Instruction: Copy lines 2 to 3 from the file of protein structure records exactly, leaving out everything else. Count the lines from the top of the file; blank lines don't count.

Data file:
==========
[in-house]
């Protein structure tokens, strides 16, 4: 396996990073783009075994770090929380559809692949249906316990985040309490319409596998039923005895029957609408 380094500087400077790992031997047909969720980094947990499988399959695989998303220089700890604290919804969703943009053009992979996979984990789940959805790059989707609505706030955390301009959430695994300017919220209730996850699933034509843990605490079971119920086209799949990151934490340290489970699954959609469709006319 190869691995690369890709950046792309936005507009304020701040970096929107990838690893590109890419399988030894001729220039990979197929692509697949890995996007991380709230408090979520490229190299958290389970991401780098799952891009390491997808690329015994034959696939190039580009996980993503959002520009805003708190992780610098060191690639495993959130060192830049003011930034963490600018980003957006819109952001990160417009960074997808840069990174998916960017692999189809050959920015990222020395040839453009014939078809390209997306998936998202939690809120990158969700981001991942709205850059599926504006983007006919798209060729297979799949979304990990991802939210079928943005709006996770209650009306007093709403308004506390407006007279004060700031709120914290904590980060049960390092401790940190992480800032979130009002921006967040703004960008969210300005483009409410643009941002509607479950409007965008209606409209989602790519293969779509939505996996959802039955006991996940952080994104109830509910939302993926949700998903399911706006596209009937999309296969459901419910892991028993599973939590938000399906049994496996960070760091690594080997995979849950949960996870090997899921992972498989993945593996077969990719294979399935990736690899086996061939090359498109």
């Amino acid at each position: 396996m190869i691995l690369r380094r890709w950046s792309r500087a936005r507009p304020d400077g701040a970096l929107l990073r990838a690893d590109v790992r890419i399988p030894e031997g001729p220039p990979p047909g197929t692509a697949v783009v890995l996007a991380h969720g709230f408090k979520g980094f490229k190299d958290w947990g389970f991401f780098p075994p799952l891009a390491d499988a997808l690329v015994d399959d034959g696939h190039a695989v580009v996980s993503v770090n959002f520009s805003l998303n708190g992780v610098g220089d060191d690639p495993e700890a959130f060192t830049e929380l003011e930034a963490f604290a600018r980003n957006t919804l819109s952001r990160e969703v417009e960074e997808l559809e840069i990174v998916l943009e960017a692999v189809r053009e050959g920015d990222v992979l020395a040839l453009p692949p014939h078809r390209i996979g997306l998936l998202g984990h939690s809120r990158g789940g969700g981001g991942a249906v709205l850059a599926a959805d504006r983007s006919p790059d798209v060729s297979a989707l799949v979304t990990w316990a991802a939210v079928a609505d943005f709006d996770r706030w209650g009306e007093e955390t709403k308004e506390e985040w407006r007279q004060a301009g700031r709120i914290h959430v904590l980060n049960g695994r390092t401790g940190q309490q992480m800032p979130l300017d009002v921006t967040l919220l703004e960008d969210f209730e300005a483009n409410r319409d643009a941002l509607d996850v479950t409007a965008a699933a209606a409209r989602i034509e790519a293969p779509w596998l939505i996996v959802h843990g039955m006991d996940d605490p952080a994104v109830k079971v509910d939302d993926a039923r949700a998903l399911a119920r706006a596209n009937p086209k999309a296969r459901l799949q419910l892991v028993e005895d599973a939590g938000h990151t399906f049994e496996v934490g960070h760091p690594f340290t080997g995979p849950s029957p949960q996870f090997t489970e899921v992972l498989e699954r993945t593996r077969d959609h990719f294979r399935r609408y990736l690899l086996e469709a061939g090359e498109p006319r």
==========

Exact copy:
């Protein structure tokens, strides 16, 4: 396996990073783009075994770090929380559809692949249906316990985040309490319409596998039923005895029957609408 380094500087400077790992031997047909969720980094947990499988399959695989998303220089700890604290919804969703943009053009992979996979984990789940959805790059989707609505706030955390301009959430695994300017919220209730996850699933034509843990605490079971119920086209799949990151934490340290489970699954959609469709006319 190869691995690369890709950046792309936005507009304020701040970096929107990838690893590109890419399988030894001729220039990979197929692509697949890995996007991380709230408090979520490229190299958290389970991401780098799952891009390491997808690329015994034959696939190039580009996980993503959002520009805003708190992780610098060191690639495993959130060192830049003011930034963490600018980003957006819109952001990160417009960074997808840069990174998916960017692999189809050959920015990222020395040839453009014939078809390209997306998936998202939690809120990158969700981001991942709205850059599926504006983007006919798209060729297979799949979304990990991802939210079928943005709006996770209650009306007093709403308004506390407006007279004060700031709120914290904590980060049960390092401790940190992480800032979130009002921006967040703004960008969210300005483009409410643009941002509607479950409007965008209606409209989602790519293969779509939505996996959802039955006991996940952080994104109830509910939302993926949700998903399911706006596209009937999309296969459901419910892991028993599973939590938000399906049994496996960070760091690594080997995979849950949960996870090997899921992972498989993945593996077969990719294979399935990736690899086996061939090359498109």
């Amino acid at each position: 396996m190869i691995l690369r380094r890709w950046s792309r500087a936005r507009p304020d400077g701040a970096l929107l990073r990838a690893d590109v790992r890419i399988p030894e031997g001729p220039p990979p047909g197929t692509a697949v783009v890995l996007a991380h969720g709230f408090k979520g980094f490229k190299d958290w947990g389970f991401f780098p075994p799952l891009a390491d499988a997808l690329v015994d399959d034959g696939h190039a695989v580009v996980s993503v770090n959002f520009s805003l998303n708190g992780v610098g220089d060191d690639p495993e700890a959130f060192t830049e929380l003011e930034a963490f604290a600018r980003n957006t919804l819109s952001r990160e969703v417009e960074e997808l559809e840069i990174v998916l943009e960017a692999v189809r053009e050959g920015d990222v992979l020395a040839l453009p692949p014939h078809r390209i996979g997306l998936l998202g984990h939690s809120r990158g789940g969700g981001g991942a249906v709205l850059a599926a959805d504006r983007s006919p790059d798209v060729s297979a989707l799949v979304t990990w316990a991802a939210v079928a609505d943005f709006d996770r706030w209650g009306e007093e955390t709403k308004e506390e985040w407006r007279q004060a301009g700031r709120i914290h959430v904590l980060n049960g695994r390092t401790g940190q309490q992480m800032p979130l300017d009002v921006t967040l919220l703004e960008d969210f209730e300005a483009n409410r319409d643009a941002l509607d996850v479950t409007a965008a699933a209606a409209r989602i034509e790519a293969p779509w596998l939505i996996v959802h843990g039955m006991d996940d605490p952080a994104v109830k079971v509910d939302d993926a039923r949700a998903l399911a119920r706006a596209n009937p086209k999309a296969r459901l799949q419910l892991v028993e005895d599973a939590g938000h990151t399906f049994e496996v934490g960070h760091p690594f340290t080997g995979p849950s029957p949960q996870f090997t489970e899921v992972l498989e699954r993945t593996r077969d959609h990719f294979r399935r609408y990736l690899l086996e469709a061939g090359e498109p006319r």